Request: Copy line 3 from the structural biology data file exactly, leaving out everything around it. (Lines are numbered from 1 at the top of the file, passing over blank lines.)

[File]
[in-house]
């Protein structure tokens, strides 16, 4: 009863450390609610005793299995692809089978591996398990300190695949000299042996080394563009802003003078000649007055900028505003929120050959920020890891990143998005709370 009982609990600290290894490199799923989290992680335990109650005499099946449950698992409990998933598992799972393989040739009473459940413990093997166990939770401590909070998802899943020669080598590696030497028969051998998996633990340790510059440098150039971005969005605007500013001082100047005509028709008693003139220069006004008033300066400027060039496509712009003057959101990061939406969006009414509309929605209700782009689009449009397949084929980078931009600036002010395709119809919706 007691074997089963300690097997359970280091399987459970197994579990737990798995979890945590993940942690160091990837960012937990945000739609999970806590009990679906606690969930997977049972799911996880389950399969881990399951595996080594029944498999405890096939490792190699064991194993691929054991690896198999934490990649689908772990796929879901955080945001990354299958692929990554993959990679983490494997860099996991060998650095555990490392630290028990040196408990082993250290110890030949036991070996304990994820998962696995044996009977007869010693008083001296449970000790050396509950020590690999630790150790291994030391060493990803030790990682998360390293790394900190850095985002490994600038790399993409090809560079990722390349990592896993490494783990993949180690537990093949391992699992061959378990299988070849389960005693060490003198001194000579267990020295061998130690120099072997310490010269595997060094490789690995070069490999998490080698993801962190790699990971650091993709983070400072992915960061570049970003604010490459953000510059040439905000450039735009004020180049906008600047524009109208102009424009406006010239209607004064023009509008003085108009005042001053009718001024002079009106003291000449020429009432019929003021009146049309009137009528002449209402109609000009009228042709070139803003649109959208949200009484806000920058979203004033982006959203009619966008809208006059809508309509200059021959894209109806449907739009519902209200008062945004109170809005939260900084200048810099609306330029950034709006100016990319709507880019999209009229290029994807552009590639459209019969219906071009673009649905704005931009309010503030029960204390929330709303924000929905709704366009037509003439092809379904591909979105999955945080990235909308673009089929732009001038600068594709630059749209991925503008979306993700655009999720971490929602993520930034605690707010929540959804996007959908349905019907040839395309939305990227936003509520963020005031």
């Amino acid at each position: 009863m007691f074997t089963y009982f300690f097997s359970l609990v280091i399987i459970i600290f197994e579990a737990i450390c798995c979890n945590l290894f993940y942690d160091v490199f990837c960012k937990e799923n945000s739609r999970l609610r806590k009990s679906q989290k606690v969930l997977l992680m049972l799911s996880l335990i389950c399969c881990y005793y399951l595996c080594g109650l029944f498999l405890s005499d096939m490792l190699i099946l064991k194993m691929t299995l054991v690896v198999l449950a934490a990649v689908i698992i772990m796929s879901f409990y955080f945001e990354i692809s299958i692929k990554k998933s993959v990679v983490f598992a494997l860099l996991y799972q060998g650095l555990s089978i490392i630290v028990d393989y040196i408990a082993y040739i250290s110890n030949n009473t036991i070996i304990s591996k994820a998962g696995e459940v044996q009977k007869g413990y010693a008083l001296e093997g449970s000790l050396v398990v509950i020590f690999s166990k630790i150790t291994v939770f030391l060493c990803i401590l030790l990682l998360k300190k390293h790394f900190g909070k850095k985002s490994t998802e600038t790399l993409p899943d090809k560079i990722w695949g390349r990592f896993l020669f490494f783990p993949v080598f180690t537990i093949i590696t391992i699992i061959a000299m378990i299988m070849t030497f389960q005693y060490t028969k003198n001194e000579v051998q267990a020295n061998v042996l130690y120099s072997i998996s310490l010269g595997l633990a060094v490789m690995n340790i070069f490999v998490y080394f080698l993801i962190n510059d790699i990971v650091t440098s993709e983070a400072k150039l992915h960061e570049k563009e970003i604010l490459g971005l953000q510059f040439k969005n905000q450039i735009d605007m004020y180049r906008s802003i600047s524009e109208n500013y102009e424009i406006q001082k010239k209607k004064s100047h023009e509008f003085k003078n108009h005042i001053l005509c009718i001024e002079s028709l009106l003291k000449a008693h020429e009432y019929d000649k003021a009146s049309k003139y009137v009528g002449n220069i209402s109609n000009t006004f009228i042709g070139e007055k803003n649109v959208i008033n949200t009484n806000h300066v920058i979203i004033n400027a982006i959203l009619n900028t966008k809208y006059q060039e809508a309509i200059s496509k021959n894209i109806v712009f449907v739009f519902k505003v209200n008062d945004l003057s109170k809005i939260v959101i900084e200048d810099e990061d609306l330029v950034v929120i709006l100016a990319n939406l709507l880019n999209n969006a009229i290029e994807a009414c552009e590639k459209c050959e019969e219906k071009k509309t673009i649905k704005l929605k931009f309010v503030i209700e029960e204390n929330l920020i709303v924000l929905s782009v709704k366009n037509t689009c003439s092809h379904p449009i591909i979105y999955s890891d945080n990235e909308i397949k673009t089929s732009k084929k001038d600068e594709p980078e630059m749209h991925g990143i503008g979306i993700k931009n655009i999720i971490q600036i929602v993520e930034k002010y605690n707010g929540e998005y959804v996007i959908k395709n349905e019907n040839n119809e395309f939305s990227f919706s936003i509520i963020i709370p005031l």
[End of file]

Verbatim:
């Amino acid at each position: 009863m007691f074997t089963y009982f300690f097997s359970l609990v280091i399987i459970i600290f197994e579990a737990i450390c798995c979890n945590l290894f993940y942690d160091v490199f990837c960012k937990e799923n945000s739609r999970l609610r806590k009990s679906q989290k606690v969930l997977l992680m049972l799911s996880l335990i389950c399969c881990y005793y399951l595996c080594g109650l029944f498999l405890s005499d096939m490792l190699i099946l064991k194993m691929t299995l054991v690896v198999l449950a934490a990649v689908i698992i772990m796929s879901f409990y955080f945001e990354i692809s299958i692929k990554k998933s993959v990679v983490f598992a494997l860099l996991y799972q060998g650095l555990s089978i490392i630290v028990d393989y040196i408990a082993y040739i250290s110890n030949n009473t036991i070996i304990s591996k994820a998962g696995e459940v044996q009977k007869g413990y010693a008083l001296e093997g449970s000790l050396v398990v509950i020590f690999s166990k630790i150790t291994v939770f030391l060493c990803i401590l030790l990682l998360k300190k390293h790394f900190g909070k850095k985002s490994t998802e600038t790399l993409p899943d090809k560079i990722w695949g390349r990592f896993l020669f490494f783990p993949v080598f180690t537990i093949i590696t391992i699992i061959a000299m378990i299988m070849t030497f389960q005693y060490t028969k003198n001194e000579v051998q267990a020295n061998v042996l130690y120099s072997i998996s310490l010269g595997l633990a060094v490789m690995n340790i070069f490999v998490y080394f080698l993801i962190n510059d790699i990971v650091t440098s993709e983070a400072k150039l992915h960061e570049k563009e970003i604010l490459g971005l953000q510059f040439k969005n905000q450039i735009d605007m004020y180049r906008s802003i600047s524009e109208n500013y102009e424009i406006q001082k010239k209607k004064s100047h023009e509008f003085k003078n108009h005042i001053l005509c009718i001024e002079s028709l009106l003291k000449a008693h020429e009432y019929d000649k003021a009146s049309k003139y009137v009528g002449n220069i209402s109609n000009t006004f009228i042709g070139e007055k803003n649109v959208i008033n949200t009484n806000h300066v920058i979203i004033n400027a982006i959203l009619n900028t966008k809208y006059q060039e809508a309509i200059s496509k021959n894209i109806v712009f449907v739009f519902k505003v209200n008062d945004l003057s109170k809005i939260v959101i900084e200048d810099e990061d609306l330029v950034v929120i709006l100016a990319n939406l709507l880019n999209n969006a009229i290029e994807a009414c552009e590639k459209c050959e019969e219906k071009k509309t673009i649905k704005l929605k931009f309010v503030i209700e029960e204390n929330l920020i709303v924000l929905s782009v709704k366009n037509t689009c003439s092809h379904p449009i591909i979105y999955s890891d945080n990235e909308i397949k673009t089929s732009k084929k001038d600068e594709p980078e630059m749209h991925g990143i503008g979306i993700k931009n655009i999720i971490q600036i929602v993520e930034k002010y605690n707010g929540e998005y959804v996007i959908k395709n349905e019907n040839n119809e395309f939305s990227f919706s936003i509520i963020i709370p005031l």